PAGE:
AT&T has been a vocal opponent of new regulations enshrining net neutrality-the idea that wireless carriers and ISPs must give equal treatment to all types of traffic running on their networks.
But when it came to answering a question about the formal net neutrality rules being introduced today by Federal Communications Chairman Julius Genachowski, AT&T's Greg McCastle was rendered speechless today at the OMMA Global conference.
The question came from none other than The New York Times digital chief Martin Nisenholtz, who asked McCastle, senior vice president for advertising and publishing for AT&T Advanced Ad Solutions, about the carrier's position and plans in relation to the proposed FCC rules. The proposals would stop carriers like AT&T, Verizon and Comcast from blocking or slowing certain kinds of content or services on their networks.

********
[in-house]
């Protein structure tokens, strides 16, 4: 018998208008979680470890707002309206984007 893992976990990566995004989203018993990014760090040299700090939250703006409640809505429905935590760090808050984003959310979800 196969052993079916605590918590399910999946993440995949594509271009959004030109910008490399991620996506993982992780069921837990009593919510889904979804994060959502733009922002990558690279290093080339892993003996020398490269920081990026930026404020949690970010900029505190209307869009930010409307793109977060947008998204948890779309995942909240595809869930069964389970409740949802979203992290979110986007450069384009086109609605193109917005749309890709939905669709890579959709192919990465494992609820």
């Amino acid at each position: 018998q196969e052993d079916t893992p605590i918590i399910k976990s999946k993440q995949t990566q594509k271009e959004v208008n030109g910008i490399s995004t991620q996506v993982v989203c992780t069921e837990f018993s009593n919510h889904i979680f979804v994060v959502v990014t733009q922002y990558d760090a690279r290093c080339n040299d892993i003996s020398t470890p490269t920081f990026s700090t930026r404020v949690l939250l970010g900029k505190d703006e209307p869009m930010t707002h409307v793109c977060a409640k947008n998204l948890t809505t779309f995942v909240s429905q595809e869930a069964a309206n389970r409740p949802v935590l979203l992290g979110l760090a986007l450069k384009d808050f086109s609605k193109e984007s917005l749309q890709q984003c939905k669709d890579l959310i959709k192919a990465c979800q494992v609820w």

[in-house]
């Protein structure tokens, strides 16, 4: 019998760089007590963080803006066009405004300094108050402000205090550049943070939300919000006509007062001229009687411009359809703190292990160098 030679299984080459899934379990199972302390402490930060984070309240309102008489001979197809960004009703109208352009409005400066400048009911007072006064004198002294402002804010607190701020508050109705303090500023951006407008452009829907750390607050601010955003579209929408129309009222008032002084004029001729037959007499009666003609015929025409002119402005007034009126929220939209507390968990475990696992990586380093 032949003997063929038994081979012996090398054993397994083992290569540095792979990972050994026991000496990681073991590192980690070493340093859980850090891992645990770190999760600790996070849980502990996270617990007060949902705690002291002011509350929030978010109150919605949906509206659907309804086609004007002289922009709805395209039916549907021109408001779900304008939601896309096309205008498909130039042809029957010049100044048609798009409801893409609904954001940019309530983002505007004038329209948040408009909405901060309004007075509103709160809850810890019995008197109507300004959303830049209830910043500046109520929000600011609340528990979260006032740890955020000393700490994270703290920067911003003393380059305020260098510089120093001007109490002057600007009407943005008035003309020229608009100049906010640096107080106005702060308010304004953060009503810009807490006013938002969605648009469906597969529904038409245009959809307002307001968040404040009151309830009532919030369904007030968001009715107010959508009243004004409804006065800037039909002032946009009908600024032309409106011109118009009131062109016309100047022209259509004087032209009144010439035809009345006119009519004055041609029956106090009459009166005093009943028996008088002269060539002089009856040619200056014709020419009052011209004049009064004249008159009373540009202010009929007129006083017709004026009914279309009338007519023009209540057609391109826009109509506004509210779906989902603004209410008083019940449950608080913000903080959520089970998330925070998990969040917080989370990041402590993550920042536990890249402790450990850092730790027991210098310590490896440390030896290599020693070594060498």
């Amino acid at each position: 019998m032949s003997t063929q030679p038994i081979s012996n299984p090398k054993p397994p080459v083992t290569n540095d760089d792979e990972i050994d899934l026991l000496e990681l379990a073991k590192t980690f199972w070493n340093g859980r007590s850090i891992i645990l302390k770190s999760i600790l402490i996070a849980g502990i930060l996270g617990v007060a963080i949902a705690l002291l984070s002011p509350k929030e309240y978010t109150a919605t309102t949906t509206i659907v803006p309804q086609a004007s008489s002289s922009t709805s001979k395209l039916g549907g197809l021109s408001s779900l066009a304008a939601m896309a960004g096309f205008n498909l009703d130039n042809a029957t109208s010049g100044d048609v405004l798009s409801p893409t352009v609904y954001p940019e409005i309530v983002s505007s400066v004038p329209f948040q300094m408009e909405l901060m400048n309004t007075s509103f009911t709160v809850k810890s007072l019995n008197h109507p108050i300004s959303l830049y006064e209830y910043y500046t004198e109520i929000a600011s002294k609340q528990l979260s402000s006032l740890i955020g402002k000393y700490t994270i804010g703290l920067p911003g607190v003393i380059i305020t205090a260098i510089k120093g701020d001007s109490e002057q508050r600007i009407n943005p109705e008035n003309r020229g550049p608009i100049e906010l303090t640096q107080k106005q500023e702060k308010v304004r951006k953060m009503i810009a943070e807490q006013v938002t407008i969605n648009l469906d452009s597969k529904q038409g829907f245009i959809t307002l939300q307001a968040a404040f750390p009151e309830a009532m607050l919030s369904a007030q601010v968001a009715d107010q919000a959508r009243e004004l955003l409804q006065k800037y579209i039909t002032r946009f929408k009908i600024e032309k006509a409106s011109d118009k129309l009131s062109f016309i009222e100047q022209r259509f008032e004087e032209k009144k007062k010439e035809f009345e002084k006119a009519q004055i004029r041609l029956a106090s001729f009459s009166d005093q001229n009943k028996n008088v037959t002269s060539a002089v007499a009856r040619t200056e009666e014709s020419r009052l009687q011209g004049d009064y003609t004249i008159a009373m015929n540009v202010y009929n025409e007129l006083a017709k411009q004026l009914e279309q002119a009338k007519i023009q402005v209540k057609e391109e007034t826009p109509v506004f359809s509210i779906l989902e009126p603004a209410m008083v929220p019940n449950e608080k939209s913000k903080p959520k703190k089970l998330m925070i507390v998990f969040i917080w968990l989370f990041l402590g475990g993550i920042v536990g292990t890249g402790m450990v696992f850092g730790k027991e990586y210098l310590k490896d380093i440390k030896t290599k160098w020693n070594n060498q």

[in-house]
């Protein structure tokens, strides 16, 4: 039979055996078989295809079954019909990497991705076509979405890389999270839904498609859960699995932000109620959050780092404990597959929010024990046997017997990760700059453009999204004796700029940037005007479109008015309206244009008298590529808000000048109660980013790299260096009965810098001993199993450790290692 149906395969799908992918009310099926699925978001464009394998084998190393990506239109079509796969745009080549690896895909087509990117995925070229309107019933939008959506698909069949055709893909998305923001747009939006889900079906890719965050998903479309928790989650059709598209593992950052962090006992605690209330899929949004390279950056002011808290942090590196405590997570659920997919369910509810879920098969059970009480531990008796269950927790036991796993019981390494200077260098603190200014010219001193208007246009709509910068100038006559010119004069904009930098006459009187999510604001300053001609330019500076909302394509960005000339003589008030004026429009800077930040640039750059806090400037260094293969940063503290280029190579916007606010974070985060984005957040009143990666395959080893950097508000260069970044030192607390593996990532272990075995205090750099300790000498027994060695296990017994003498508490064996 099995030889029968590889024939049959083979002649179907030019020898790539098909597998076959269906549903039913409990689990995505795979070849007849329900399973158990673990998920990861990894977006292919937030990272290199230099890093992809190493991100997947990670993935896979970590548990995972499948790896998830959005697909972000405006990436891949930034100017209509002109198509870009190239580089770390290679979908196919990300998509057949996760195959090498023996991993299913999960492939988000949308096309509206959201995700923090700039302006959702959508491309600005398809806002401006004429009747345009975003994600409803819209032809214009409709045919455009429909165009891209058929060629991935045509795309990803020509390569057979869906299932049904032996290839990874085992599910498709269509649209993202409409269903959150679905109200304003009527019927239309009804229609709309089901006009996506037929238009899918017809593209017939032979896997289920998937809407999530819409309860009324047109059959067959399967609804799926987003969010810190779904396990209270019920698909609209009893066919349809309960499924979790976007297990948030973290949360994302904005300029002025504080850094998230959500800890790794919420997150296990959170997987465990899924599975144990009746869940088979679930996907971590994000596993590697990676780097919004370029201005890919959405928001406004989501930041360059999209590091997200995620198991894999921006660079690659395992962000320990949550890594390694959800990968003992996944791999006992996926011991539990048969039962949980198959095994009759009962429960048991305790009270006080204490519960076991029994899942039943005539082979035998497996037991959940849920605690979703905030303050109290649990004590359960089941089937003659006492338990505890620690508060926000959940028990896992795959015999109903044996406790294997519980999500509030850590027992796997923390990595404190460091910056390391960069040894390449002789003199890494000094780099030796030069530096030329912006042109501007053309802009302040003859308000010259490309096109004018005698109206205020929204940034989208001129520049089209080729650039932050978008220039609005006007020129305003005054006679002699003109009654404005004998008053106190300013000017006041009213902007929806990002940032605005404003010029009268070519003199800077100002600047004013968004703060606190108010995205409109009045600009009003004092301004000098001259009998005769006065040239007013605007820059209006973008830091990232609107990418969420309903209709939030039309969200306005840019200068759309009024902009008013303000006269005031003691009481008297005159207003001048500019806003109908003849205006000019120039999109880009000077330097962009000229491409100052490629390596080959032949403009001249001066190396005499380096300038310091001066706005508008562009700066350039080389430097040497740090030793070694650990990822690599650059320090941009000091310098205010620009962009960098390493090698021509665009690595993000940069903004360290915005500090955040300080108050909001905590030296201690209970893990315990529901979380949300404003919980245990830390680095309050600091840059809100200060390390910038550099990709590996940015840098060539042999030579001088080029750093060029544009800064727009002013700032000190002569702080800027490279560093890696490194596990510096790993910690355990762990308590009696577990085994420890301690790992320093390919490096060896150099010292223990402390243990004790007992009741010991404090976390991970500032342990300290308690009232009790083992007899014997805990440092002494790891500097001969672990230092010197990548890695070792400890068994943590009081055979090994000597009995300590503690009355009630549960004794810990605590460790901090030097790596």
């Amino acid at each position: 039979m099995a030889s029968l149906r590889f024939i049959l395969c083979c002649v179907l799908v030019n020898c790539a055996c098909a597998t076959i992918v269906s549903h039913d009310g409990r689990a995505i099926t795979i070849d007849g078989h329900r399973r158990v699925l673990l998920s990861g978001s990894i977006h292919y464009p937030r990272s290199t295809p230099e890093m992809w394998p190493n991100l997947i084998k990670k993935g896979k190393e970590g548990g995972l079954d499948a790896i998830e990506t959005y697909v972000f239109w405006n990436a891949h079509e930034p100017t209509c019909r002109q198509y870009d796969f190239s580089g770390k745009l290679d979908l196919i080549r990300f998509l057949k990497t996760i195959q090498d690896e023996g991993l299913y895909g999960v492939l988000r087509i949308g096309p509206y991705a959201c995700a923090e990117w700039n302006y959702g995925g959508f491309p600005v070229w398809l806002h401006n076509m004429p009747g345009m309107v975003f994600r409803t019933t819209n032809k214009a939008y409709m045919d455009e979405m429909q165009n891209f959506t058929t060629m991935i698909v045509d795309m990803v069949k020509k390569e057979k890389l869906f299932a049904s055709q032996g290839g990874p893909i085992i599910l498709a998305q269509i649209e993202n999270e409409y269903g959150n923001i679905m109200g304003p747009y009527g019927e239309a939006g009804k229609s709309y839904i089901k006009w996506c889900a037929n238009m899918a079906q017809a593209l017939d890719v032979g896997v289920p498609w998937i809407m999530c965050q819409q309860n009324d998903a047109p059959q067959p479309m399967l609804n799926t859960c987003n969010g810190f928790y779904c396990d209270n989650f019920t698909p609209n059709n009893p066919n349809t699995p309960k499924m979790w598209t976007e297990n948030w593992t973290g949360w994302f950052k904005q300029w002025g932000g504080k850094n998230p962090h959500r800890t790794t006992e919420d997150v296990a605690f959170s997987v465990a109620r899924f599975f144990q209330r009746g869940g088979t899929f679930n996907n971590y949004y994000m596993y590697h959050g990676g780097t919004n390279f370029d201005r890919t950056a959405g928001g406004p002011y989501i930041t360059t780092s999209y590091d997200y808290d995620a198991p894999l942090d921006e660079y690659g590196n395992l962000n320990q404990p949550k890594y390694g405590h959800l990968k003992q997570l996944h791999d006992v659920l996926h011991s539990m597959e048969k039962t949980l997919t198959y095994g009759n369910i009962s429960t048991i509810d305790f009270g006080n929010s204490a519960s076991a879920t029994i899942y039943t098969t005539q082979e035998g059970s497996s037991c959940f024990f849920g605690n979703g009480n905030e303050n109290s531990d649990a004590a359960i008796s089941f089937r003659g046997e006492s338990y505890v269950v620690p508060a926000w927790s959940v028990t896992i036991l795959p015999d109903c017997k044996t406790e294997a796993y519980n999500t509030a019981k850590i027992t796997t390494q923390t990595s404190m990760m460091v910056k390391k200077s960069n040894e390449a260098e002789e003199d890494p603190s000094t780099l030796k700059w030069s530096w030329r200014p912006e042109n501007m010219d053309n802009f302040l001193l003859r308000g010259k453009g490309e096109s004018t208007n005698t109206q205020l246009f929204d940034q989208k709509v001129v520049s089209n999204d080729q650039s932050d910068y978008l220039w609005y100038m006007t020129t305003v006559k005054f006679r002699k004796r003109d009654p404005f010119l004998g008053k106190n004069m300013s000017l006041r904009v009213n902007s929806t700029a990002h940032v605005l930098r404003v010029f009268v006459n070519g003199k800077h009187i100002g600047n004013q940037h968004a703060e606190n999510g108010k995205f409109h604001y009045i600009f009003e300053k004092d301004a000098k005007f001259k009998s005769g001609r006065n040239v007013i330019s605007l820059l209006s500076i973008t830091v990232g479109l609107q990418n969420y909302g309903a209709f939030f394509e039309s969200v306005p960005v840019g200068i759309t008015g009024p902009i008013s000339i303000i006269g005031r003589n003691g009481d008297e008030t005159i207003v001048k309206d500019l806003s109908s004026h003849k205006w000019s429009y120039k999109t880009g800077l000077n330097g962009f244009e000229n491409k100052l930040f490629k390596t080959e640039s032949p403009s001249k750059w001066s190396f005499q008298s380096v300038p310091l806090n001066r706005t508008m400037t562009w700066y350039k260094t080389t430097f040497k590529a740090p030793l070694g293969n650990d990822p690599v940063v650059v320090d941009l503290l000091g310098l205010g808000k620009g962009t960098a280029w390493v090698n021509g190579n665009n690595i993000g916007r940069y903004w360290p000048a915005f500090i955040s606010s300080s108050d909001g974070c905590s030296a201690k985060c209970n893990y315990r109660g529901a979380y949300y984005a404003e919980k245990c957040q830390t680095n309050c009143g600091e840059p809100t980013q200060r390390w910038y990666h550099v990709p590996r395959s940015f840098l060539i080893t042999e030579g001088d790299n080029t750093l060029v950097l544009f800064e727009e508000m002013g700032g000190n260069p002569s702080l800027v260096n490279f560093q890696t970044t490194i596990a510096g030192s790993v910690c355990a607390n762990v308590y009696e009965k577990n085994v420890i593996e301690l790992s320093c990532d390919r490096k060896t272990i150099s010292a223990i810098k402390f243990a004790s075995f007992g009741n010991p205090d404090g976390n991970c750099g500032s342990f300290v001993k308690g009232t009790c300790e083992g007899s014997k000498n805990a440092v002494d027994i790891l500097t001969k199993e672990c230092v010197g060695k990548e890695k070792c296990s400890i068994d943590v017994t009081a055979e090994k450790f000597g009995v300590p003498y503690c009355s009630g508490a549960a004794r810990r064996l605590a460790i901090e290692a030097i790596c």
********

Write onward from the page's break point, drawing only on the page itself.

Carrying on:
McCastle appeared perplexed by the query, and asked Nisenholtz if he could be more specific. Nisenholtz in return seemed puzzled by McCastle's confusion and responded that no, he couldn't be more specific. At which point, McCastle said he would have to refer Nisenholtz to AT&T's "privacy people."
That reply didn't really square either since the question didn't directly concern privacy. Did McCastle mean "policy" people? In any case, he successfully dodged the question. But Nisenholtz should have more to say this afternoon when during his afternoon keynote on the social Web. And AT&T? We'll have to wait and see the carrier is more forthcoming following Genachowski's press conference this afternoon.